The European  Moon probe SMART-1, which was developed by SSC for ESA, has been orbiting the Moon since November 2004. Its main mission, to qualify an electric propulsion system, is completed, and the probe is now making observations of the lunar surface using its scientific instruments onboard. The first scientific results from SMART-1 will be published in connection with an ESA event in February.

The natural effects of gravity from the Sun and the Earth will cause SMART-1 to crash on the lunar surface in August this year. The touch-down will take place in a flat angle near latitude 37 degrees south.  The crash, which may be observed by telescope from Earth, can stir up dust or create other effects that may give valuable information about the lunar surface.

Astronomers are invited to take part in observations of the crash

For the crash to be observable, the touch-down must take place on the part of the Moon that is facing Earth. To enable this, ESA is considering using the small quantity of remaining fuel onboard to modify the spacecraft’s orbit. At present, SSC’s engineers are preparing the necessary rocket impulses. ESA has also distributed a circular letter to scientists to investigate their interest for participation in these observations.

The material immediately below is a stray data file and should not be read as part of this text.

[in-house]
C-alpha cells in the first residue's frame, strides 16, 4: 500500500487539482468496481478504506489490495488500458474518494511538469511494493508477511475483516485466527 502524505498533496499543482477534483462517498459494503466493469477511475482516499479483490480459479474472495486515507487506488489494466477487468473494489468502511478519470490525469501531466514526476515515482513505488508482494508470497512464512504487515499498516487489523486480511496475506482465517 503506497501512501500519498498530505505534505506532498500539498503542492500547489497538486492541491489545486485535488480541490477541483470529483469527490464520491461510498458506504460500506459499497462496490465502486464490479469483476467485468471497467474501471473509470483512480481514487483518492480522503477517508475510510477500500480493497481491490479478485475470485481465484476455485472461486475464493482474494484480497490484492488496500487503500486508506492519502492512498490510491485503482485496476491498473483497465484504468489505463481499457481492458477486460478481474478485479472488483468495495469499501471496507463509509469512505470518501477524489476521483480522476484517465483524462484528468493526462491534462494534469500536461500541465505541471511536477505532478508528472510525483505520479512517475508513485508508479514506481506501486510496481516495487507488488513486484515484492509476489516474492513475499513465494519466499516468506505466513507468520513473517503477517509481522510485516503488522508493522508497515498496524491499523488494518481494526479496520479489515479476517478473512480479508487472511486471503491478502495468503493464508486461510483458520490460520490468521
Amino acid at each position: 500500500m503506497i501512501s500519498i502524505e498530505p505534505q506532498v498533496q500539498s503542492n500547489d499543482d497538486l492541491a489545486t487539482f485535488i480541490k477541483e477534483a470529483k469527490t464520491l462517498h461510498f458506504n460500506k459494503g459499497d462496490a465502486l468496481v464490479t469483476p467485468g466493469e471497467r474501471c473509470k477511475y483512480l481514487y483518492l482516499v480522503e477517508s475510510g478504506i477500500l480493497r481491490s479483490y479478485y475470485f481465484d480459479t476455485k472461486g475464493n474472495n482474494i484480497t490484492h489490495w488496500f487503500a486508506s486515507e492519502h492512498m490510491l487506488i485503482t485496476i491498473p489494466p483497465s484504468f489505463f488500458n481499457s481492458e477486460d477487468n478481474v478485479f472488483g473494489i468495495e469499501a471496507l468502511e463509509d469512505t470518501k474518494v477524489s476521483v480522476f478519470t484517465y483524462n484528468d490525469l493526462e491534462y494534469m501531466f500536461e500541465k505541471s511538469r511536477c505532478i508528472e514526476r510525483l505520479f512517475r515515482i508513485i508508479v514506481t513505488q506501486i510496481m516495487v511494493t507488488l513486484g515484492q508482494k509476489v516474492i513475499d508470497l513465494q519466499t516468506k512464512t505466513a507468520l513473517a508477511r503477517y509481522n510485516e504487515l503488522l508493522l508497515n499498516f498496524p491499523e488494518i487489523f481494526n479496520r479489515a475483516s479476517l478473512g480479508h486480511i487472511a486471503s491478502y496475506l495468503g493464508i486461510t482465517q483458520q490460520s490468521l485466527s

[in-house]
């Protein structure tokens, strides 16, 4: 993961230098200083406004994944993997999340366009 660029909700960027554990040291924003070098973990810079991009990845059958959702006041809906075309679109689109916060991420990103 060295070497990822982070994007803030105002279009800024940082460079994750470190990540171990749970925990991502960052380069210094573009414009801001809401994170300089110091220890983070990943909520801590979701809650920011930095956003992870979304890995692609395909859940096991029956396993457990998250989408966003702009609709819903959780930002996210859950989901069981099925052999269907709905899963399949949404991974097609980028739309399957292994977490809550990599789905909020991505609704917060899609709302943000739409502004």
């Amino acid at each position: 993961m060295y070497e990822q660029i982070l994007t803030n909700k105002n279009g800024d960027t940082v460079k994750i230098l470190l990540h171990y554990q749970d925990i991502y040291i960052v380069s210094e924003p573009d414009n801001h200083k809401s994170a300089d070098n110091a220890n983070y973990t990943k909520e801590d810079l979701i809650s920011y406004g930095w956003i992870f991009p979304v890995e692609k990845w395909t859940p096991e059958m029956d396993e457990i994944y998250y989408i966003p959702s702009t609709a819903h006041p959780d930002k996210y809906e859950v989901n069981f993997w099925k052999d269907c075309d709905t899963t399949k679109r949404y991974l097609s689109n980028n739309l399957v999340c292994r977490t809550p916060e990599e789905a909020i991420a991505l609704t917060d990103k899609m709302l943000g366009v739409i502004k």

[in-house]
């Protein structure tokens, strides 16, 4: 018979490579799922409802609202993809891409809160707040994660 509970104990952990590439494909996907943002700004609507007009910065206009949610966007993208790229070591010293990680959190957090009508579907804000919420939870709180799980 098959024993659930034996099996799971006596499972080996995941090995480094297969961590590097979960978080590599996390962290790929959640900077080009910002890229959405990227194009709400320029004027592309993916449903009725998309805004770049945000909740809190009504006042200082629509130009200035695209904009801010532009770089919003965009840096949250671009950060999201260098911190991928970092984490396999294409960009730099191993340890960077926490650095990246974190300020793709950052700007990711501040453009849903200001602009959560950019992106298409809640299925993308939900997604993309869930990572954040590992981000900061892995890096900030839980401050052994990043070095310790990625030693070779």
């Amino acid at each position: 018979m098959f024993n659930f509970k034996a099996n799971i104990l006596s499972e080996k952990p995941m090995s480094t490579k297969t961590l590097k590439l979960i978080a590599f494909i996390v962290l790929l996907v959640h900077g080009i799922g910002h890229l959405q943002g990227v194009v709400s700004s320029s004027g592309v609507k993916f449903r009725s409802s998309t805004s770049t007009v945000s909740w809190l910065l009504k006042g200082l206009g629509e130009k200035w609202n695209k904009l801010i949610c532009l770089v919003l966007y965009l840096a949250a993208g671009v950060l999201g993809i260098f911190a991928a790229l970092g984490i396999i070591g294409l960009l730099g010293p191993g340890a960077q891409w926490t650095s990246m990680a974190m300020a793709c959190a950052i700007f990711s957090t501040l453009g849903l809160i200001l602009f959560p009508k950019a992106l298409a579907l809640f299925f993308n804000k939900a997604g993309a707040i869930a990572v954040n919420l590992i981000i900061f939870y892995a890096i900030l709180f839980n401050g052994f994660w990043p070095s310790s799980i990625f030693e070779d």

China and India training moon journeys with SMART-1

Apart from making observations of the lunar surface from a gradually lower orbit, SMART-1 will be used by Indian and Chinese ground stations in their training of having radio control with a moon orbiter. Both India and China are preparing launches of spacecraft to the Moon.

For more information, please contact

Peter Rathsman,  project manager for SMART-1, tel +46 8 627 63 14,  or Anna Rathsman, head of corporate communications, tel +46 8 627 62 62.